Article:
The goal of this challenge is to create a program that takes in a matrix and outputs its reduced row-echelon form.

A matrix is in reduced row-echelon form if it meets all of the following conditions:

  1. If there is a row where every entry is zero, then this row lies below any other row that contains a nonzero entry.
  2. The leftmost nonzero entry of a row is equal to 1.
  3. The leftmost nonzero entry of a row is the only nonzero entry in its column.
  4. Consider any two different leftmost nonzero entries, one located in row i, column j and the other located in row s, column t. If s>i, then t>j.


The general process to transform the matrix is:

  1. Deal with each row i from 1 to n in turn, and work across the columns j from 1 to m skipping any column of all zero entries.
  2. Find the next column j with a nonzero entry.
  3. Interchange rows, if necessary, so that the pivot element A(i,j) is nonzero.
  4. Make the pivot equal to 1 by dividing each element in the pivot row by the value of the pivot.
  5. Make all elements above and below the pivot equal to 0 by subtracting a suitable multiple of the pivot row from each other row.
  6. Repeat for all rows.

If you want to read more on this type of matrix, view the Wikipedia article on it and a tool and article(steps above) that shows the steps to transform the matrix.

As for the actual challenge, here it goes:

The input can be given in any way you wish through STDIN or equivalent, just please explain it in your answer. The output will be the reduced row-echelon form of the input in the same form as the input through STDOUT or equivalent. Standard loopholes are not allowed and external libraries or functions that do this task are also not allowed (TI-BASIC's rref( command, for example). You may write a full program or function. This is code golf, lowest BYTES wins. Good luck!

Example Input: [[2,1,1,14][-1,-3,2,-2][4,-6,3,-5]]

Example Output: [[1,0,0,1][0,1,0,5][0,0,1,7]]

  • 6
    \$\begingroup\$ You need to give some explanation of the reduction process here, so this question still makes sense when those links go bad. \$\endgroup\$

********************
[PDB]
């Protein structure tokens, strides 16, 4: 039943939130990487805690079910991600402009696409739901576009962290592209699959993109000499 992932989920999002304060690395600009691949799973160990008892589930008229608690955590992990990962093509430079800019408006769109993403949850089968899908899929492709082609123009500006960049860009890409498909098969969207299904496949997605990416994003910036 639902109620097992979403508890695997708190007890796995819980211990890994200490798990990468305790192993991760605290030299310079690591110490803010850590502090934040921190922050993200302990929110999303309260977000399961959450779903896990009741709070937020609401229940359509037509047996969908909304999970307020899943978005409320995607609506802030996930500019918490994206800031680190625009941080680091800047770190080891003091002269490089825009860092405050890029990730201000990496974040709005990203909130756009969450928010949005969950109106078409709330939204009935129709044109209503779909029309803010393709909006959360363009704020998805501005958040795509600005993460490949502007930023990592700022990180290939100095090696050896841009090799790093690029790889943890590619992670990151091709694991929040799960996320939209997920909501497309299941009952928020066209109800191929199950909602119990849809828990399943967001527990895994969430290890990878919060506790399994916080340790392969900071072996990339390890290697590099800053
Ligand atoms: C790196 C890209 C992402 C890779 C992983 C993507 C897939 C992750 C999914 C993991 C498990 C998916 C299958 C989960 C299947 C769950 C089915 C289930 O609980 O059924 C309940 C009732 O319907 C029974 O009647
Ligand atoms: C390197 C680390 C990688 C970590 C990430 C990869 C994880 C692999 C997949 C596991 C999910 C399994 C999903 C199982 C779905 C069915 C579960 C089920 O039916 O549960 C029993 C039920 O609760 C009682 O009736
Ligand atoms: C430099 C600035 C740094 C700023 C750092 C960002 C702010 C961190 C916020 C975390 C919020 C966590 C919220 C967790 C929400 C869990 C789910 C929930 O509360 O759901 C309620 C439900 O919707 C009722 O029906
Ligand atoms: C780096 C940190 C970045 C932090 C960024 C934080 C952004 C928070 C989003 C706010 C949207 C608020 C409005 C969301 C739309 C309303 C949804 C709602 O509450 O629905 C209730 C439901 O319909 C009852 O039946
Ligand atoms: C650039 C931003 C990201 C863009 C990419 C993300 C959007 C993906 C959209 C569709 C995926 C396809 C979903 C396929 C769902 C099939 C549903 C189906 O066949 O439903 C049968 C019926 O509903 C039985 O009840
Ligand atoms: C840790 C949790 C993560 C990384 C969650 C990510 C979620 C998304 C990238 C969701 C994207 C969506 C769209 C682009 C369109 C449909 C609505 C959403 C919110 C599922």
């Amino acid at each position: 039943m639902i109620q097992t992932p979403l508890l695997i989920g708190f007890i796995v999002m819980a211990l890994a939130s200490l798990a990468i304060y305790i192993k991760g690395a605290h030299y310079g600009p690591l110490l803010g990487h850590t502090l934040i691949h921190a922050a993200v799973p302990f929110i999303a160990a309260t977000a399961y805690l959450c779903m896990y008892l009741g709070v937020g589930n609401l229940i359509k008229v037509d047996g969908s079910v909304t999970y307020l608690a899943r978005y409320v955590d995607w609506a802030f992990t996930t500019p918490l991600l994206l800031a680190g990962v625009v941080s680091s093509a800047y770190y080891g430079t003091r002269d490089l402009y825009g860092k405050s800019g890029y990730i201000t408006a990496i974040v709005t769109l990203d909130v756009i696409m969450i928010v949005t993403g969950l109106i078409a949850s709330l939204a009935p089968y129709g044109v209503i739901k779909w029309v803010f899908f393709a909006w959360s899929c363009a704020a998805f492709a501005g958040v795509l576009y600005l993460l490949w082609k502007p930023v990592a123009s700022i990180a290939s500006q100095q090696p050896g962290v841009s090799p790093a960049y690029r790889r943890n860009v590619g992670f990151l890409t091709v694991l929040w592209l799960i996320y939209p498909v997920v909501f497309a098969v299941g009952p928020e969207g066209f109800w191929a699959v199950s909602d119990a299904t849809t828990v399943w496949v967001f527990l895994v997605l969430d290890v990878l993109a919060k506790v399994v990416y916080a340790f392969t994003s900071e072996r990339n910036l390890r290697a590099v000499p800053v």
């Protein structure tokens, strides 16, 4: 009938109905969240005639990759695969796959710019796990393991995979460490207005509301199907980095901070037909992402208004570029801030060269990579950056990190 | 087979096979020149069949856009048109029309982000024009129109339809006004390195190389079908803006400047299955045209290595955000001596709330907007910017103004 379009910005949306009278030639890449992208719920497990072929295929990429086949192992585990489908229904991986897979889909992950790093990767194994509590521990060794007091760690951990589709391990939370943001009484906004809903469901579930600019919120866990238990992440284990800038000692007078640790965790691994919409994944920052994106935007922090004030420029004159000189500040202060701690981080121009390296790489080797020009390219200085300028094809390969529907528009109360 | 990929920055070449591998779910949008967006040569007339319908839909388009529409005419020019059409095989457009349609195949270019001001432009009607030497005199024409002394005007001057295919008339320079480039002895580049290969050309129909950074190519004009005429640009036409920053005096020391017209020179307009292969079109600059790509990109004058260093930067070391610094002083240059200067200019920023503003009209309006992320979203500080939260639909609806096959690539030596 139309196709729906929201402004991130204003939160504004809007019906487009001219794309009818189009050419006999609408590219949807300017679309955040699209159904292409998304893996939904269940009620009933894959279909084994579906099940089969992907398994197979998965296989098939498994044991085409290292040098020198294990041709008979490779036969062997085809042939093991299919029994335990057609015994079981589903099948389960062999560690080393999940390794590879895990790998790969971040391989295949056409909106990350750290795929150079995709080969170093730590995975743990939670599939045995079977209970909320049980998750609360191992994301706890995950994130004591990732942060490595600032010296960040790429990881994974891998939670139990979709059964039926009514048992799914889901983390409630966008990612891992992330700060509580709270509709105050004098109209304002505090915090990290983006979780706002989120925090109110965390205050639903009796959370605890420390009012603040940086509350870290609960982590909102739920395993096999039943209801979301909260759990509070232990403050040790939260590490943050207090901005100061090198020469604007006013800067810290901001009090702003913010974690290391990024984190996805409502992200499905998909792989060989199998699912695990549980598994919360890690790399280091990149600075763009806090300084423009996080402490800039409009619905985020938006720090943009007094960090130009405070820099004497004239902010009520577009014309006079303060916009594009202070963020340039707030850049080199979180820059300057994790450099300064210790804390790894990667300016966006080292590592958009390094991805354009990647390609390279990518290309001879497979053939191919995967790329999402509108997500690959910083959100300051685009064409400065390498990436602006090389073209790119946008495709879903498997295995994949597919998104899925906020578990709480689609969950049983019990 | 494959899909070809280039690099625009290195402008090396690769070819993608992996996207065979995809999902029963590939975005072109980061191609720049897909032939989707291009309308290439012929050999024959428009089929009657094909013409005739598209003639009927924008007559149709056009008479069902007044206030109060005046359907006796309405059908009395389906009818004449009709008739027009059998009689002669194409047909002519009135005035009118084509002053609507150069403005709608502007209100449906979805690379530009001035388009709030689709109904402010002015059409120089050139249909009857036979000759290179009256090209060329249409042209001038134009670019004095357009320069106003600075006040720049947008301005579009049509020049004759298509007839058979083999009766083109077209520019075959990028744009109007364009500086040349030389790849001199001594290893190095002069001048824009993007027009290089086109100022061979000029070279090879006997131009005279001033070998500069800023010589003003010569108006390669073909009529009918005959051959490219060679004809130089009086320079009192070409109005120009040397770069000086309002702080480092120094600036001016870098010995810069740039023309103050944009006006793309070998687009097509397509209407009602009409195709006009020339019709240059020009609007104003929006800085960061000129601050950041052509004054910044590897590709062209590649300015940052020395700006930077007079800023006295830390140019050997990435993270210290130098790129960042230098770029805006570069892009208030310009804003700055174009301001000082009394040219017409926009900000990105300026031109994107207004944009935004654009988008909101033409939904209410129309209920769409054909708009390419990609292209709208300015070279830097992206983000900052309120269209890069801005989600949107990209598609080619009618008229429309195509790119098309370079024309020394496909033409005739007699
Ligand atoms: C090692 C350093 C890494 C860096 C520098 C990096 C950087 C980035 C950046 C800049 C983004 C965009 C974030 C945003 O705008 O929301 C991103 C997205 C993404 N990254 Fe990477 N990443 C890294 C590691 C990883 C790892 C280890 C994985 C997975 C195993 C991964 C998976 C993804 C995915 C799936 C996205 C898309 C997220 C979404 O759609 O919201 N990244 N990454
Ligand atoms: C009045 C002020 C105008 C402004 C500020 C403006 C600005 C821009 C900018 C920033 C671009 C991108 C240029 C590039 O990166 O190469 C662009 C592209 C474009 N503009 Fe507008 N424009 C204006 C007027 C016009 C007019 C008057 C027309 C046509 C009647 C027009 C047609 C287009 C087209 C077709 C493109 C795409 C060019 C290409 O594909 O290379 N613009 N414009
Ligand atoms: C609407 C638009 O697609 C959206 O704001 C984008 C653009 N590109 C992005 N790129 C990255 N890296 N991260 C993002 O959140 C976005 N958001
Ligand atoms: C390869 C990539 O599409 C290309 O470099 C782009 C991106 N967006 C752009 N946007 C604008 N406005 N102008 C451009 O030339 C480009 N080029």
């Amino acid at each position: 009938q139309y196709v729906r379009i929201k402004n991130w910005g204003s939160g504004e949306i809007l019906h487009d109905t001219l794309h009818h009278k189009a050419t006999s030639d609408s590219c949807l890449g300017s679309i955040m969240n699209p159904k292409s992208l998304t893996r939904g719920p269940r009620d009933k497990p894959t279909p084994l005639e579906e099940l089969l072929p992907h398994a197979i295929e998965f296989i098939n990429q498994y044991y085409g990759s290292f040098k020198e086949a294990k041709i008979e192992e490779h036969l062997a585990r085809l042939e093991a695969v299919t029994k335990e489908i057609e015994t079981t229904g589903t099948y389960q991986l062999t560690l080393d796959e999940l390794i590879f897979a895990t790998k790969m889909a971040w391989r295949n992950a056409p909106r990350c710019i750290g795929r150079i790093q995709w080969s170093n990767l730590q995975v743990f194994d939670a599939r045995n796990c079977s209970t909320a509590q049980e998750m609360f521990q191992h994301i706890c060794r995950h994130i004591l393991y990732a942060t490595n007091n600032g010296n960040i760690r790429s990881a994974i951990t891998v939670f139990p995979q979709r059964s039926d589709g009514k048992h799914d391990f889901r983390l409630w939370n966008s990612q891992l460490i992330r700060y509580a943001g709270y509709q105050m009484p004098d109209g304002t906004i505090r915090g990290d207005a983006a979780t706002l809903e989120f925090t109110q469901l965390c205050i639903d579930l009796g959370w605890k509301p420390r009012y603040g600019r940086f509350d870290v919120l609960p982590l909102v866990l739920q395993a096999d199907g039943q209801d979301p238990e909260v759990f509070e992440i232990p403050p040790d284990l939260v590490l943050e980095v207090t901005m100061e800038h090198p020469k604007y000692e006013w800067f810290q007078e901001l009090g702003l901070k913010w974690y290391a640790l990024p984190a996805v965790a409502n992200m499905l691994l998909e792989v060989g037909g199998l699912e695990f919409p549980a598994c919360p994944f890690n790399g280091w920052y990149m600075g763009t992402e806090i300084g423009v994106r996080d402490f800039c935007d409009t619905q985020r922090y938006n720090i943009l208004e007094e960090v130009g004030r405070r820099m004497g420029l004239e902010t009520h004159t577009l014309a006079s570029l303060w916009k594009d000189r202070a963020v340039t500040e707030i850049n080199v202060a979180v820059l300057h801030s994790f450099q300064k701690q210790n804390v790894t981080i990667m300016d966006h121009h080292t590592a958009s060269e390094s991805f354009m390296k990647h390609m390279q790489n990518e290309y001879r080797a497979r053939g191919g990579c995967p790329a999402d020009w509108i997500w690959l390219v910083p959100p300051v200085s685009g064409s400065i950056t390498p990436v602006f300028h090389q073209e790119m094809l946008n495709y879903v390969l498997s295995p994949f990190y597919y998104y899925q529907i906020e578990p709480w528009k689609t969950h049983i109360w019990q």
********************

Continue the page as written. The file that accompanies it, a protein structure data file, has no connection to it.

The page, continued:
– Sparr
    Commented Oct 1, 2015 at 22:59
  • \$\begingroup\$ Added an explanation. Hope its detailed enough. \$\endgroup\$
    – GamrCorps
    Commented Oct 1, 2015 at 23:12
  • \$\begingroup\$ Are we allowed to use `ref()``, linear equation solvers, or any other builtins that almost solve the problem? \$\endgroup\$
    – lirtosiast
    Commented Oct 2, 2015 at 0:03
  • \$\begingroup\$ As long as there is a more complex step that just something like method(ref(matrix)), then I would say go ahead \$\endgroup\$
    – GamrCorps
    Commented Oct 2, 2015 at 0:06

2 Answers 2


Vyxal, 29 23 bytes


it's so complex that I forget how it works, but it does work I guess...?

29 bytes by me

24 bytes by @emanresu A

23 bytes(current) by great god @lyxal

Try it Online!

  • 1
    \$\begingroup\$ you forgot to update the tio link to reflect 23 bytes. \$\endgroup\$
    – naffetS
    Commented Sep 23, 2022 at 0:19

R, 232 bytes

function(M){p=1;R=nrow(M);C=ncol(M);for(r in 1:R){if(C<=p)break;i=r;while(M[i,p]==0){i=i+1;if(R==i){i=r;p=p+1;if(C==p)return(M)}};t=M[i,];M[i,]=M[r,];M[r,]=t;M[r,]=M[r,]/M[r,p];for(i in 1:R)if(i!=r)M[i,]=M[i,]-M[r,]*M[i,p];p=p+1};M}

This is just an implementation of the usual Gaussian elimination algorithm.


rref <- function(M) {
    p <- 1
    R <- nrow(M)
    C <- ncol(M)
    for (r in 1:R) {
        if (C <= p)
        i <- r
        while (M[i, p] == 0) {
            i <- i + 1
            if (R == i) {
                i <- r
                p <- p + 1
                if (C == p)
        t <- M[i, ]
        M[i, ] <- M[r, ]
        M[r, ] <- t
        M[r, ] <- M[r, ] / M[r, p]
        for (i in 1:R)
            if (i != r)
                M[i, ] <- M[i, ] - M[r, ] * M[i, p]
        p <- p + 1
  • \$\begingroup\$ I think you may be able to get away with M[c(i,r),]=M[c(r,i),] rather than t=M[i,];M[i,]=M[r,];M[r,]=t \$\endgroup\$
    – MickyT
    Commented Oct 2, 2015 at 1:16

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